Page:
More and more of the people in my life are taking a look at how they are spending their holidays - evaluating the traditions and the activities that have meaning and those that don't.  They have begun to pay attention to what comes from love and what feels like an obligation.  And, here are some of the changes they've made - by choice, based on different circumstances each year:

  • Turning Passover dinner for 30 relatives into an intimate Sadir for eight friends of different faiths.
  • Making Thanksgiving a solo meditative Yoga weekend of rejuvenation.
  • Spending a Mother-Daughter Christmas in Paris.
  • Creating "Freaster" [Friends Easter] and Friendsgiving for all your friends who have nowhere to go for the holidays.

So - how do we balance meeting our own needs with the needs of the "Other Special People" in our lives - our spouses, our children, extended family and friends?  Sometimes we need to say NO to someone because there is someone or something else that needs our attention more.  

You might need to rearrange your entire day because a friend needs a "pick me up" - maybe just a long lunch and a chat.  You might say no to book club at the last minute because your daughter has had a tough day at school and needs help with her homework.  Or you take the day off of work to stay home with your sick child.  You might say no to cleaning your bathroom because you want to have a lunch date with your husband.  Or, you might just need some time to yourself - some ME time.

Call it Private Time, Down Time, or Alone Time.  It's a little time to escape - a time to comfort yourself like no one else can - a time for self-indulgence - or for a little planned pleasure.

hello from london town

That’s what the subject line read. No, it wasn’t a travel update. It was an email, from my friend P, across the pond.
P, who I’ve never met in person, who I met over Skype when I played a concert for my cousin’s living in Buenos Aires, who I feel like I know with every fiber of my being, without ever meeting her!

Don’t you just love connecting with people like that?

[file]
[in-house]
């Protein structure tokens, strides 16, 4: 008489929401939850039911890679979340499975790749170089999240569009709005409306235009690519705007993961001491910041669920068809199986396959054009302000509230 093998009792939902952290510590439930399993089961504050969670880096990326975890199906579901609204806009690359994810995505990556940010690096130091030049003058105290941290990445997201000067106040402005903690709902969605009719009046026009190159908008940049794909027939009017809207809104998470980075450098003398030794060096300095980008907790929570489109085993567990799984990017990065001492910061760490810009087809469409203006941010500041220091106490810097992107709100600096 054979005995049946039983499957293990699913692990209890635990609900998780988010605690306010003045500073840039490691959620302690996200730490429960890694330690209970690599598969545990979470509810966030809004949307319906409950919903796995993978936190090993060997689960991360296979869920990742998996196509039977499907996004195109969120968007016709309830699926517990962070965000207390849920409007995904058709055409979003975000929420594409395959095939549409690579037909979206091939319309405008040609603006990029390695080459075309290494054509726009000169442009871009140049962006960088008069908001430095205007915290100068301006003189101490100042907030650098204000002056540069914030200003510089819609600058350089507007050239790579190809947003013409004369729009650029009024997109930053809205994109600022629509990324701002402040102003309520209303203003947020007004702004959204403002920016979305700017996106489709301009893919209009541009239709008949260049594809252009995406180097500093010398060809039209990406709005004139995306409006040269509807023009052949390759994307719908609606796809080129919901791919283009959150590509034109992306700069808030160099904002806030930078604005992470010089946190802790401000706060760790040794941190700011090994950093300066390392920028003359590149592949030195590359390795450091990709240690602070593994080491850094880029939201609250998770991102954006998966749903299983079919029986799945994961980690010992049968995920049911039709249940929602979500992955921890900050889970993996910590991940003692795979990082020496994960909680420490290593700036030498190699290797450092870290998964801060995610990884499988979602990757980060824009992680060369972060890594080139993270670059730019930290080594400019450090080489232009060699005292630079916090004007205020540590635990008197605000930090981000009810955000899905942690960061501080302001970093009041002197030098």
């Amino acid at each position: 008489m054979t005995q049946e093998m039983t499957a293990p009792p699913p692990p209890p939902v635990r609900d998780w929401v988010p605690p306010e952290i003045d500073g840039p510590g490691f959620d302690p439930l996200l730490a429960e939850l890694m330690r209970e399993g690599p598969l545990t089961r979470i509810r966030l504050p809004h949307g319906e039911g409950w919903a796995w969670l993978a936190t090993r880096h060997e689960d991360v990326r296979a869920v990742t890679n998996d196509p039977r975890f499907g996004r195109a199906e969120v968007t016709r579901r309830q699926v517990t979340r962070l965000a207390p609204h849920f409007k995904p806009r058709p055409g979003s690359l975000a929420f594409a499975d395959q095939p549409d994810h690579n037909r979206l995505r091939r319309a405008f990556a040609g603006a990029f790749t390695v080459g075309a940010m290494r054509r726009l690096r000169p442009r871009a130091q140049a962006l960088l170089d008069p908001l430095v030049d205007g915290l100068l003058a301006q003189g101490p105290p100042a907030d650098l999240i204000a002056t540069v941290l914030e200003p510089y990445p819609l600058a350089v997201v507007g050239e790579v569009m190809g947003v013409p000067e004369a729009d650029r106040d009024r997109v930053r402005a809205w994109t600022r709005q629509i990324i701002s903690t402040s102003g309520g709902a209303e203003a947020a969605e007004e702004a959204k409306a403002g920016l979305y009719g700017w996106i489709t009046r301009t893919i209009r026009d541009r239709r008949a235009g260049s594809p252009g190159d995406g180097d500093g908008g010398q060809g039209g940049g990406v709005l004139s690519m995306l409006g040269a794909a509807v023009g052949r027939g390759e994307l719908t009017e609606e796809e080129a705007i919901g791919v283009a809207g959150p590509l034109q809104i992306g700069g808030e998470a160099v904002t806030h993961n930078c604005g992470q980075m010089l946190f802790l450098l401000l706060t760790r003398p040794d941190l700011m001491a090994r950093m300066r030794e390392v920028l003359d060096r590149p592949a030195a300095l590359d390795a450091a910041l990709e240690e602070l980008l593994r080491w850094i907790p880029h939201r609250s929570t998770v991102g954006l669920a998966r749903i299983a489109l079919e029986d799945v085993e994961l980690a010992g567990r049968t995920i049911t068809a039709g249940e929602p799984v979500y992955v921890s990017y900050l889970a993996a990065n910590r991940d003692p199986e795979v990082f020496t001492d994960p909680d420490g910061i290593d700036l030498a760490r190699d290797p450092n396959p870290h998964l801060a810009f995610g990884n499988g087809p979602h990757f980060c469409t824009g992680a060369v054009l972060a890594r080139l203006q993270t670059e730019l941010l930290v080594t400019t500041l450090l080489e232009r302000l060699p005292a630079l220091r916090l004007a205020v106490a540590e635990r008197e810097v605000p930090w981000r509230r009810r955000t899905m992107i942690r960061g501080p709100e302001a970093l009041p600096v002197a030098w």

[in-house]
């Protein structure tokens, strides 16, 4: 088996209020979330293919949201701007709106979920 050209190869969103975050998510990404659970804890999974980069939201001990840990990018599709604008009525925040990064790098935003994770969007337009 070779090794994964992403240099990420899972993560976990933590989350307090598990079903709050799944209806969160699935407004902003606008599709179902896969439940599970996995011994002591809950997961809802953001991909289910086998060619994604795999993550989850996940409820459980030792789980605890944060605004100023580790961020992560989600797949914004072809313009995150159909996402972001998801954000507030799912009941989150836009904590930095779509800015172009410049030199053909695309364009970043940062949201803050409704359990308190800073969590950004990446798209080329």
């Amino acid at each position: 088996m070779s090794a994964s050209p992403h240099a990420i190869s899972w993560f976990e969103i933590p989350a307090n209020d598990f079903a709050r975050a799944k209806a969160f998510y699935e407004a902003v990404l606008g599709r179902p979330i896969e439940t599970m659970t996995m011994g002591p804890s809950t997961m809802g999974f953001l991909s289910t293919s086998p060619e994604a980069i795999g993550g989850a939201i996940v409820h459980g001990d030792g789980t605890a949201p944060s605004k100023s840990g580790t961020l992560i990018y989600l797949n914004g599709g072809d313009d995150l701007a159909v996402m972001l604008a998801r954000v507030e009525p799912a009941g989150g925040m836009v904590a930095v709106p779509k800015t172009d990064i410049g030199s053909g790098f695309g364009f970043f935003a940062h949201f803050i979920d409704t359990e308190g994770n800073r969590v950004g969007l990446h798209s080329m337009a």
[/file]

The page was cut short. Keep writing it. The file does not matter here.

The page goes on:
I laid eyes on the subject line as I was leaving the bathroom. Being that person. Huddling on my phone, my face illuminated by the screen in the dark corner, in a social setting… I had to read the email. Why was P emailing me on a Friday night from London Town?

My heart raced as I read her words. YES, YES, YES. You get it. You got it. GOOD. The importance of not comparing, not wishing you were elsewhere, just saying no, and doing all of those things in the genuine interest of doing exactly what you want to do.

Oh the panic; the swelling fear that everyone is hanging out without you. Right NOW. Where is everyone? Why aren’t my friends texting me? Where are they?  What's happening out there that I don't know about? That panic can swirl and build.

Instead of asking, “what is everyone else doing?” or thinking you should be doing something else… STOP. Okay? Just stop. Why do you care? That’s what you should be asking yourself. Ask yourself why you care more about the hypothetical – what everyone else is doing – and get to the root of the panic.

And that’s what P did! She pulled herself out of that place of panic and said ACTUALLY I DON’T CARE if everyone else is hanging out with me, or if I SHOULD be out partying because I’m 24.

All of those “shoulds” will kill you, darling.

P did what was RIGHT for her. On her own.  She did the stuff that felt right to her. And that stuff, whatever feels right, that’s the stuff that’s not prescriptive. It’s individualistic and special to you. Because we, as our own selves, well we are the only ones that can determine what that stuff is.

But what’s universal? The comparisons, the shoulds, the fear that everyone else is in on something fun and marvelous, but you’re not there to experience it. The delicious secret? No one is having more fun than you. It’s the truth. But you have to believe it.

It’s about choice and deciding what feels right to you. It’s saying “NO” to all of the things your mind tricks you into thinking you should be doing. It’s about just saying “YES” to the things inside that feel right.

And what could be better than that?